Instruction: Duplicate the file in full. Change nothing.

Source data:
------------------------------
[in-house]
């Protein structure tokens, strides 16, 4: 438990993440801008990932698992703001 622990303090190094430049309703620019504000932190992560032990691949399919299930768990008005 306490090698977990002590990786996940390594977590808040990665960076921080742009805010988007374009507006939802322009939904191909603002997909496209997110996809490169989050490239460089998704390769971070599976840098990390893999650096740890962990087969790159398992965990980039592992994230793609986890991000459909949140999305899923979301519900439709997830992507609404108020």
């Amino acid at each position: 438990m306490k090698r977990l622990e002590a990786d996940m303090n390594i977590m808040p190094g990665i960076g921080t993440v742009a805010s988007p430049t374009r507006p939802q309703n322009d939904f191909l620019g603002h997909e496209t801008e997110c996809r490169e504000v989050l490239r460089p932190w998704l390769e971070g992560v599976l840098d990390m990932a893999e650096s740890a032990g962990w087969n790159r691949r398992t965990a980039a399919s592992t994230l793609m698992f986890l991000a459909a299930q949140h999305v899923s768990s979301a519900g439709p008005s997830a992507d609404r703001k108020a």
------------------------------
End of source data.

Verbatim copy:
[in-house]
């Protein structure tokens, strides 16, 4: 438990993440801008990932698992703001 622990303090190094430049309703620019504000932190992560032990691949399919299930768990008005 306490090698977990002590990786996940390594977590808040990665960076921080742009805010988007374009507006939802322009939904191909603002997909496209997110996809490169989050490239460089998704390769971070599976840098990390893999650096740890962990087969790159398992965990980039592992994230793609986890991000459909949140999305899923979301519900439709997830992507609404108020």
């Amino acid at each position: 438990m306490k090698r977990l622990e002590a990786d996940m303090n390594i977590m808040p190094g990665i960076g921080t993440v742009a805010s988007p430049t374009r507006p939802q309703n322009d939904f191909l620019g603002h997909e496209t801008e997110c996809r490169e504000v989050l490239r460089p932190w998704l390769e971070g992560v599976l840098d990390m990932a893999e650096s740890a032990g962990w087969n790159r691949r398992t965990a980039a399919s592992t994230l793609m698992f986890l991000a459909a299930q949140h999305v899923s768990s979301a519900g439709p008005s997830a992507d609404r703001k108020a």